A Woman Committed to End Poverty: A dream that came true
Sojidamo walking around their 1.7 hectares of land of trees.
Muminobod is one of poorest districts in Tajikistan, and home to about 63,242 people. As a district that relies on agriculture, it has to be financially subsidized by the government. Its residents have little employment opportunities to sustain their livelihoods.
In Muminobod, Oxfam works with women-led initiatives, that expand the livelihood choices of women – from the most marginalized communities – and young women who cannot pursue higher education because they have to earn, and feed their families.
Heavy economic downturn in the country force more and more men to leave the rural areas in search of better work prospects. Women have to take over the traditional male roles in farming. Smallholder farming has increasingly become a “women’s work”, making them key beneficiaries in development programs.
Sojidamo Asoeva, from Momandiyon Village, is a local farmer who joined ‘Ru’yo’ (‘a Dream’), a group of farm producers, in 2015. She comes from a very poor family who was not able to complete primary school because her family could not afford to pay for school books and uniforms to pursue her education. When she was little, she had to work in the field long hours with her parents to make a living.
"Before joining the group, I followed only traditional farming knowledge that I received from my parents," Sojidamo shared. "I planted the same type of crop over and over, but the harvest was only very little. The hard work did not pay off." she continued. After participating in agro-training sessions conducted by Oxfam and its development partners, Sojidamo became more confident: "I now have a better understanding on how to conserve soil and water, how to conduct seasonal crop mapping, and different ways of drying fruits and vegetables so that it would look more presentable and attractive to my buyers at the market." The sessions on developing small businesses also inspired her to scale up her own. "Within the group we have 1.7 hectares of land full of fruit trees and household plots, where we grow vegetables. My husband is a carpenter. He prepared more than 300 pallets for all members to use to dry their fruits and vegetables, for free." told Sojidamo.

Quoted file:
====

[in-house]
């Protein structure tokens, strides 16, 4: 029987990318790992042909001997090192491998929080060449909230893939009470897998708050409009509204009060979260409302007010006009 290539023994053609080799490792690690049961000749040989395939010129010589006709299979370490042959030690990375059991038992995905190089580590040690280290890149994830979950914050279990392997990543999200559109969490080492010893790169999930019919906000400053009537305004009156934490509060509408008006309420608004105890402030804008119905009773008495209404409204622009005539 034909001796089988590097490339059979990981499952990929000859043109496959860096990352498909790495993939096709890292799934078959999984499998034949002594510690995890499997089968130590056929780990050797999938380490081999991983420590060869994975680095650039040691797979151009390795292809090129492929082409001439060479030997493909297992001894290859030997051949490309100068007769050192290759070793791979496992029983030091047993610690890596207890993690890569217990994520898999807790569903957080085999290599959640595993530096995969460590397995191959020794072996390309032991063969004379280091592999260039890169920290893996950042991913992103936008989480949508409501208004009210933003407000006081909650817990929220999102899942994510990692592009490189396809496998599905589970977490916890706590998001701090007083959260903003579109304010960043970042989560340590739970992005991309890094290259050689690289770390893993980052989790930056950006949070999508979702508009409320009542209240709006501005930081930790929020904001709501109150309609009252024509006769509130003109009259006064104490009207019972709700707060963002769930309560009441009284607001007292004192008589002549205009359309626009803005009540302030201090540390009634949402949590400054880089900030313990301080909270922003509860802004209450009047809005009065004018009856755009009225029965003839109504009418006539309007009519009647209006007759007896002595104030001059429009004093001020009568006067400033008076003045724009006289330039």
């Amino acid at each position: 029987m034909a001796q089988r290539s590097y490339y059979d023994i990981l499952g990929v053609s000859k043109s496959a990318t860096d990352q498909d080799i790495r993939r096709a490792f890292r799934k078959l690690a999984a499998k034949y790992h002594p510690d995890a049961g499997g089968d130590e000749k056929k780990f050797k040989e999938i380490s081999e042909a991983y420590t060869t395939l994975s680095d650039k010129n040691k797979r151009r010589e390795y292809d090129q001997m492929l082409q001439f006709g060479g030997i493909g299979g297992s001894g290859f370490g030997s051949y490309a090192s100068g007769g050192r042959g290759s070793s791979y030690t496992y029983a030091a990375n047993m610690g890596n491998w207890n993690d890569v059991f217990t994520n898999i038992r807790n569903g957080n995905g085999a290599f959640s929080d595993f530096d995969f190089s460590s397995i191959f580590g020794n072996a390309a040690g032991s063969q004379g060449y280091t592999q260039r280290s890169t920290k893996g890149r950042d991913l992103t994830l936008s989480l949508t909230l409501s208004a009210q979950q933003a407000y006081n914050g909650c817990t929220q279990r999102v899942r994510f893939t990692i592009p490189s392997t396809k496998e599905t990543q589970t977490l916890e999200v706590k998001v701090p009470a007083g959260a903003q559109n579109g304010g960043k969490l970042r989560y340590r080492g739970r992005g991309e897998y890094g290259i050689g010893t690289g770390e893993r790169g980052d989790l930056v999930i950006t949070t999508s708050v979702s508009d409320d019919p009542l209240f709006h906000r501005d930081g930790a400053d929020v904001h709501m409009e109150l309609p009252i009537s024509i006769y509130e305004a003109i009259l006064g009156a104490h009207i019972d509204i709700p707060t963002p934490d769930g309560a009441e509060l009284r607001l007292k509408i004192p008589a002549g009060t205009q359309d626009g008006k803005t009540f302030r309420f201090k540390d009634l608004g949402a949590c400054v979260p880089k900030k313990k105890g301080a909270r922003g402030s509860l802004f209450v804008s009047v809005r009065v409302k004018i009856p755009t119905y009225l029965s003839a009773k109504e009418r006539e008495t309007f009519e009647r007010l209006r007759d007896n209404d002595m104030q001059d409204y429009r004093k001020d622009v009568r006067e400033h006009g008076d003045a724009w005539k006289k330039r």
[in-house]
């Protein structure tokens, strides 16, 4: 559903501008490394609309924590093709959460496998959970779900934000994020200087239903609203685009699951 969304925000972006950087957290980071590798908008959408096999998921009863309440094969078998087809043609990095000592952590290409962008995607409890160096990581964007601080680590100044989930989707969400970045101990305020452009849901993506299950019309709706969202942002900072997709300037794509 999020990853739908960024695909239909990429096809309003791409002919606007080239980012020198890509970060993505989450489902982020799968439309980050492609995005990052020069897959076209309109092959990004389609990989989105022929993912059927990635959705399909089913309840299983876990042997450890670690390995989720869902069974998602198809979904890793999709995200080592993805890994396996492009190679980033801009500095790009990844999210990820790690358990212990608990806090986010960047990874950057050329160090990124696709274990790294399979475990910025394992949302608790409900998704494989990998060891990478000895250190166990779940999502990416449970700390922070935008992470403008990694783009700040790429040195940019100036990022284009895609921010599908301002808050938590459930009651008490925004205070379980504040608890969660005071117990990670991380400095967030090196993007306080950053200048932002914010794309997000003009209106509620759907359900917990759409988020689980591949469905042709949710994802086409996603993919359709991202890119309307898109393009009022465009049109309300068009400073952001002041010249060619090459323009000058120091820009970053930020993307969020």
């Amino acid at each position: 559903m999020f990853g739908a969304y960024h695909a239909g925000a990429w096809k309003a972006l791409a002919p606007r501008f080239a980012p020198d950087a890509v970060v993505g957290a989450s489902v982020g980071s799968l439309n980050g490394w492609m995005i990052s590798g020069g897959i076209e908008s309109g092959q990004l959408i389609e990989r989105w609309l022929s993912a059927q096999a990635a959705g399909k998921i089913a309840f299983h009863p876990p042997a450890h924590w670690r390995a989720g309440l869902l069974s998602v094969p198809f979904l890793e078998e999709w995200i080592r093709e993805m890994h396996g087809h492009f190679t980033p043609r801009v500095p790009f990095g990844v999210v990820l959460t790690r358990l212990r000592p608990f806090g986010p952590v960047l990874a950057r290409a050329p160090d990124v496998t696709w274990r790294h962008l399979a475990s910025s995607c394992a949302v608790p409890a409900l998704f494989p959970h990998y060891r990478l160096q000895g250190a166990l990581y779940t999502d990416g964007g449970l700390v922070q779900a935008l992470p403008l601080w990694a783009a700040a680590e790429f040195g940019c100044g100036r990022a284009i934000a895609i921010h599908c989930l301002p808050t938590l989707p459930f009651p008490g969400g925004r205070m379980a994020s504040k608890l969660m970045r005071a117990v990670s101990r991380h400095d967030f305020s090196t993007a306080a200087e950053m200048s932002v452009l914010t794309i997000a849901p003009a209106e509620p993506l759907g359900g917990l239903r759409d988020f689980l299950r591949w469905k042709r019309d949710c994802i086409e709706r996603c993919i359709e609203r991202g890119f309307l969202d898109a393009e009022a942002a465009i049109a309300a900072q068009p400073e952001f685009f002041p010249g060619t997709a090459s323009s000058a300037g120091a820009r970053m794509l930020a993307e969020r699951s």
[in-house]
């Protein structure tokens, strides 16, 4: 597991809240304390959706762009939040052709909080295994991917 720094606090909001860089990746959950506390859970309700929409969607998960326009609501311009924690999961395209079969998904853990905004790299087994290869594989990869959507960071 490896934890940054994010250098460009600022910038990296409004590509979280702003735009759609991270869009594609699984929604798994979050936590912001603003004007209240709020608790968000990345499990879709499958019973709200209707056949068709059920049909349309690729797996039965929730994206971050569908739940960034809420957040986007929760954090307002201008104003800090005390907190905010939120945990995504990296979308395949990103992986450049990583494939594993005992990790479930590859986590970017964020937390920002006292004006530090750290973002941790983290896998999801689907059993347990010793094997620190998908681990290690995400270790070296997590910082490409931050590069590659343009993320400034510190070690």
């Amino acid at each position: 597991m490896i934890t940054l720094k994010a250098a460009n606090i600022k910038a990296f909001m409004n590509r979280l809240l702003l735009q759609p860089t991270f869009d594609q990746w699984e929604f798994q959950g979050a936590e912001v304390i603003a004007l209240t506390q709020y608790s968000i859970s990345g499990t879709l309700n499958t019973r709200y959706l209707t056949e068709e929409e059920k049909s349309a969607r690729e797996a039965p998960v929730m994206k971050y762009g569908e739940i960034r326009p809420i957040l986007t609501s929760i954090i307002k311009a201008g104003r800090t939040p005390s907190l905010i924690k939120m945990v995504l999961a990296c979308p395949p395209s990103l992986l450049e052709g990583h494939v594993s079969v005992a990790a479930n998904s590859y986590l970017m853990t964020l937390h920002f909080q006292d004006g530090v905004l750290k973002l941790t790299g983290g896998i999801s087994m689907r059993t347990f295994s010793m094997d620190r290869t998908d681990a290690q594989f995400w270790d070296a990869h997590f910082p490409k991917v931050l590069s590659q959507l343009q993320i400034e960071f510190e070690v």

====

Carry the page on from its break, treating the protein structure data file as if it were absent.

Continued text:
Ru’yo is an honorable member of regional and national food expo and exhibitions. They hold certificates from government. In 2016, they sold tons of fruits, vegetables, seasonings, herbs, many jars of pickled food, dairy products, honey and lentils. "I spent significant portion of my income paying off University bills for my daughter and son," Sojidamo continued.
Sojidamo's work as a woman farmer has inspired young women and girls from her group to follow suit. "They already applied for more land as private landlords. That will give them more independence and more income," she said proudly. "Our secret to this success are not the products that we are selling. It is our zeal to thrive; our hard work on the field; our careful study of the demands of our market, and how we relate with our customers", she continued. When asked about her plans for the future, Sojidamo answered, "I plan to participate at annual national food exhibitions, and partner with whole-buyer companies and food processing factories."